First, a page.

The Port of Long Beach has reported record reductions in diesel particulates and nitrogen oxides in 2020, meeting its 2023 air goals.
Revealed in the port’s annual emissions inventory report, which was presented to the Long Beach Board of Harbour Commissioners on 28 October 2021, diesel soot decreased 90%, smog-forming nitrogen oxides decreased by 62% and sulphur oxides was down by 97%, all while container throughput increased by 21%.
These pollution levels are all compared to the 2005 baseline, one year prior to the San Pedro Bay Clean Air Action Plan (CAAP) being adopted.
Several factors contributed to these reductions, largely related to the COVID-19 pandemic. These included the stoppage of cruise ship passenger operations in mid-March and fewer oil tankers calling at the port.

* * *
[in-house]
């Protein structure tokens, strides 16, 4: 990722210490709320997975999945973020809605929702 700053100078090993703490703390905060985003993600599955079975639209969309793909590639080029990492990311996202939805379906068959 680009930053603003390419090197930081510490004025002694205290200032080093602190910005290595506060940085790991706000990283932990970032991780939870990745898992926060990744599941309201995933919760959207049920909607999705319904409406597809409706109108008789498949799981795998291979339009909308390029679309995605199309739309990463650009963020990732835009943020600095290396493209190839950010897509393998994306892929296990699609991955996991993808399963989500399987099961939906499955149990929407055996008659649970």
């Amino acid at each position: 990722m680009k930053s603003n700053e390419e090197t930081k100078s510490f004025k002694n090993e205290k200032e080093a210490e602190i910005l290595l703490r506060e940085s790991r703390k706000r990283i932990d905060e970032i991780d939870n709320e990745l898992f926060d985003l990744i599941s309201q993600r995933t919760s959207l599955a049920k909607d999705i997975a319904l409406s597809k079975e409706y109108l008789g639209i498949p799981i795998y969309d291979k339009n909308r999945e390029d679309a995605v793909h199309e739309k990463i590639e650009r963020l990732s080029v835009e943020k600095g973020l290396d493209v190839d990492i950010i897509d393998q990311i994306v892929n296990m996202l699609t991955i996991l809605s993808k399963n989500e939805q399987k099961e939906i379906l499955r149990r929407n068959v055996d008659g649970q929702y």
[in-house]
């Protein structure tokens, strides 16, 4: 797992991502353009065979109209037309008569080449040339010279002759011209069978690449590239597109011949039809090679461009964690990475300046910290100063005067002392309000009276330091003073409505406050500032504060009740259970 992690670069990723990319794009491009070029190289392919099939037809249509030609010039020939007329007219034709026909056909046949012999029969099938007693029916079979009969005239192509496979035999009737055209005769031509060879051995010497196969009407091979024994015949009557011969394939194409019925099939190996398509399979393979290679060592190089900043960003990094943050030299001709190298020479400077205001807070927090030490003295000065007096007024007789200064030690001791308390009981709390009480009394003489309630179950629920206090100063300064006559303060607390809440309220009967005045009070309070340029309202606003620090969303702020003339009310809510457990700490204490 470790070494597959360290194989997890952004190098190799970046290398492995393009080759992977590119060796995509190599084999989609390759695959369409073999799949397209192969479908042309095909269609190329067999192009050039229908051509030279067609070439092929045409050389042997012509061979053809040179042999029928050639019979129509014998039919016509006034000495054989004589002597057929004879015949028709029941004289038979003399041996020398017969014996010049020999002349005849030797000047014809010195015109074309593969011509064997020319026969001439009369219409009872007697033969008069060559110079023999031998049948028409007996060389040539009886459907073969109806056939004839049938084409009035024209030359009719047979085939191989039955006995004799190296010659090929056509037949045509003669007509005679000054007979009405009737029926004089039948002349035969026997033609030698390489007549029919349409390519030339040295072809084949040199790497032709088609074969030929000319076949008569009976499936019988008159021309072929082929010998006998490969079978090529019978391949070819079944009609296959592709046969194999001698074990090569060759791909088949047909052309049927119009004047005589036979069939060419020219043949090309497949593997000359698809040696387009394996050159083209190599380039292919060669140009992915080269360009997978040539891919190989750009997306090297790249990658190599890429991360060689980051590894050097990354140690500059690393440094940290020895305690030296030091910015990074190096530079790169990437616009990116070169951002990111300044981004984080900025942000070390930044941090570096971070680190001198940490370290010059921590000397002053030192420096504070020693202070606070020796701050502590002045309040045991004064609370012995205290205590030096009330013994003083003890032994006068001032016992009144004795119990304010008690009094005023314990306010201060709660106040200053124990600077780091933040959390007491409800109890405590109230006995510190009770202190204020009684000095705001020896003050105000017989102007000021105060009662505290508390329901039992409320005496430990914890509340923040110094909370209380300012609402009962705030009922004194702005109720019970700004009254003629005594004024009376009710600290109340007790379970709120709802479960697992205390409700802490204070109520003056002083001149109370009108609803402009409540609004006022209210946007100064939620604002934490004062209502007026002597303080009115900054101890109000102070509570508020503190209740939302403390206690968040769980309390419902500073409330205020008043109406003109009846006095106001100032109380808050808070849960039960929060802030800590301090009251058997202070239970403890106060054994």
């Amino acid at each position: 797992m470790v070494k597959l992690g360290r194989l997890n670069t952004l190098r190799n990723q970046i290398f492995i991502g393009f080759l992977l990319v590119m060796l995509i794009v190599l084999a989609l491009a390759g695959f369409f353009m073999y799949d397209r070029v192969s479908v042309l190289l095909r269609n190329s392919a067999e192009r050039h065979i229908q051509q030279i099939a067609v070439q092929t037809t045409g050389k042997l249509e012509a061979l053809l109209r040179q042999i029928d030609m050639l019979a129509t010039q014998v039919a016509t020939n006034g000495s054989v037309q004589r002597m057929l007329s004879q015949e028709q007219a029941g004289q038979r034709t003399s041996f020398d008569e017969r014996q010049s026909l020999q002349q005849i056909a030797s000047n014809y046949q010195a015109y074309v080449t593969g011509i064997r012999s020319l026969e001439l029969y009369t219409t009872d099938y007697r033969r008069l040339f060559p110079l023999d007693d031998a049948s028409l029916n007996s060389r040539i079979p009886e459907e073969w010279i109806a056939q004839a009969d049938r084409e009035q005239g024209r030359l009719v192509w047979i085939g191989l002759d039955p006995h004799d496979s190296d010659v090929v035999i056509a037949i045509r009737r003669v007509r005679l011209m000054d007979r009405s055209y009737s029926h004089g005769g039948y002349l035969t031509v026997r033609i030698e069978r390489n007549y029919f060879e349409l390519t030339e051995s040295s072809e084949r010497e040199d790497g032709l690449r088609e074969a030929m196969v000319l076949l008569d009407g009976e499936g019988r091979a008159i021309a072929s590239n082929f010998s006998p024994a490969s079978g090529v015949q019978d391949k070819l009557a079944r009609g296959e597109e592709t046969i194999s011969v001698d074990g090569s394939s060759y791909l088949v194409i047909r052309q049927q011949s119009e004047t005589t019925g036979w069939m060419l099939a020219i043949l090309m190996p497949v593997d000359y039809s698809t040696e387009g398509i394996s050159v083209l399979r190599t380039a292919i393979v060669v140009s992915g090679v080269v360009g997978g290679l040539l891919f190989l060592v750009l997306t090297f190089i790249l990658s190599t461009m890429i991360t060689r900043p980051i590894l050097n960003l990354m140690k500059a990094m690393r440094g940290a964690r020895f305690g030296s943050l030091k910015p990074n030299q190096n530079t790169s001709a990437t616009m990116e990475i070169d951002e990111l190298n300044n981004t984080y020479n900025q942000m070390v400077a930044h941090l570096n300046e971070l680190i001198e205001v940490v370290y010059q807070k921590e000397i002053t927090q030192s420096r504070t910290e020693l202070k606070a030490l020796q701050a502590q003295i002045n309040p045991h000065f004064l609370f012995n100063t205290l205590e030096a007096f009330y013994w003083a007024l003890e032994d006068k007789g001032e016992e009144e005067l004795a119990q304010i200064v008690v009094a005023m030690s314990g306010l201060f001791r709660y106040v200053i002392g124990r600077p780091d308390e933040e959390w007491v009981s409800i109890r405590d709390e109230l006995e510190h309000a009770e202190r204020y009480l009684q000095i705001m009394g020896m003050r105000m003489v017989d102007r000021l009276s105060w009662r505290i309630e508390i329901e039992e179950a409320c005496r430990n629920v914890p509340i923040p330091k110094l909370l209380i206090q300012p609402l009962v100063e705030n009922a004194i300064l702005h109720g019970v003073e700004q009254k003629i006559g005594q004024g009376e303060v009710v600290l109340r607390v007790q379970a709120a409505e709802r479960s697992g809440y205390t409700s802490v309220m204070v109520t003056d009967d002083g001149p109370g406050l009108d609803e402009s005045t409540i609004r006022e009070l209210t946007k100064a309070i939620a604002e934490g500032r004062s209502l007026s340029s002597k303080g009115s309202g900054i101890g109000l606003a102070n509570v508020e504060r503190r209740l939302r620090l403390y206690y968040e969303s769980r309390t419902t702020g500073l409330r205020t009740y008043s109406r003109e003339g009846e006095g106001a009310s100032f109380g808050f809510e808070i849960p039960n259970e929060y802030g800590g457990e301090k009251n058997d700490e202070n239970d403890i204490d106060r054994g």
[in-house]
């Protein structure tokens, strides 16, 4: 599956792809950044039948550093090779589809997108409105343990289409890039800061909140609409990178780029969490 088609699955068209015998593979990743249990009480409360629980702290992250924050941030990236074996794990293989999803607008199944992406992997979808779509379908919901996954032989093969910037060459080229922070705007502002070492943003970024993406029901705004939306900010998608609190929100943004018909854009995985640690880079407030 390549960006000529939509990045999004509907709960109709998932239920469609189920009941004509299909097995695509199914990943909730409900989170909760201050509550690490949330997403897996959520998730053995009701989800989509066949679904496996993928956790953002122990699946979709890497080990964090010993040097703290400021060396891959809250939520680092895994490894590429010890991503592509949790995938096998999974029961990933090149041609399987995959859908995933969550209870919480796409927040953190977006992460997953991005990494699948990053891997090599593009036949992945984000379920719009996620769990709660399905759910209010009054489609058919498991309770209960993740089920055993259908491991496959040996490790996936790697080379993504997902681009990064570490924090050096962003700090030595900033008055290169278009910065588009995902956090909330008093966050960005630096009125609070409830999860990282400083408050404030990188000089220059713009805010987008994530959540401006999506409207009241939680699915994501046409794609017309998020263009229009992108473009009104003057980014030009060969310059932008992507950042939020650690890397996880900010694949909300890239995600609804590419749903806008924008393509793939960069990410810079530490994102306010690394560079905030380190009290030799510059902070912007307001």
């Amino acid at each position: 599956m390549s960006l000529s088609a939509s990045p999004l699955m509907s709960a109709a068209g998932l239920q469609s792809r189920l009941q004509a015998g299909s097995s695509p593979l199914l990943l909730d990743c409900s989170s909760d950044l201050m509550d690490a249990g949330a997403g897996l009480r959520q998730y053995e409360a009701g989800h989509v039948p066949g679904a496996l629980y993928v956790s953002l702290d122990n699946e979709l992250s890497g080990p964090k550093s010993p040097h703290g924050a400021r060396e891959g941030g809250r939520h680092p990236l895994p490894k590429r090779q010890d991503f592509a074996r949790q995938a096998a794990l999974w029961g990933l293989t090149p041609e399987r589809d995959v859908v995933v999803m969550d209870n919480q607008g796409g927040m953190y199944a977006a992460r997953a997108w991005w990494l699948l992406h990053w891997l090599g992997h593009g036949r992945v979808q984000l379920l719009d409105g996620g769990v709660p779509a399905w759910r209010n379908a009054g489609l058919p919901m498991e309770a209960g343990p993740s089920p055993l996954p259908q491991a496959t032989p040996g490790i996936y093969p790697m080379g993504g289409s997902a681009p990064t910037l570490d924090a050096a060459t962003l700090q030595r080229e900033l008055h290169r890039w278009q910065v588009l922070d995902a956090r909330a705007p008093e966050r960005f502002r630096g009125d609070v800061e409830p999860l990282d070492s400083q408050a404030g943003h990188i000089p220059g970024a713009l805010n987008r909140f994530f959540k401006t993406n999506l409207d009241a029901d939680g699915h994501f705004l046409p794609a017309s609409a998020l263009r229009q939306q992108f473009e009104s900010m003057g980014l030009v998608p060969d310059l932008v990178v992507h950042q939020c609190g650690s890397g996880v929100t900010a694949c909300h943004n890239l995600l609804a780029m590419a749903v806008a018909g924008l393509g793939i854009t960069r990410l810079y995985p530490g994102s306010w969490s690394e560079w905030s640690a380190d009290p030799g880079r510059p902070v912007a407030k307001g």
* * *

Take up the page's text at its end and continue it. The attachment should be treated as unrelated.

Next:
“We celebrate this success, but our ultimate goal is still to be an emissions-free port,” said Steven Neal, Long Beach Harbour Commission President. “No one should doubt this, and we are continuing to invest in the technology needed for cleaner equipment.”
Mario Cordero, Executive Director of the Port of Long Beach, added “We are absolutely committed to showing the way forward for sustainable goods movement. At the same time, our industry partners and other stakeholders deserve a great deal of credit for cleaning the air. We could not have accomplished this without a shared commitment to cleaner operations.”
The Port of Long Beach is currently experiencing a huge surge in demand, leading to congestion and long waiting times for vessels. To help alleviate some of the pressure the port is facing, the City of Long Beach announced it will temporarily waive enforcement of current shipping container stacking and height limits for a 90-day period.
Announced in October 2021, during these 90 days, affected operations will be allowed to stack up to four shipping containers without being cited for a code violation. These measures will only apply to properties that are currently zoned to allow shipping container stacking.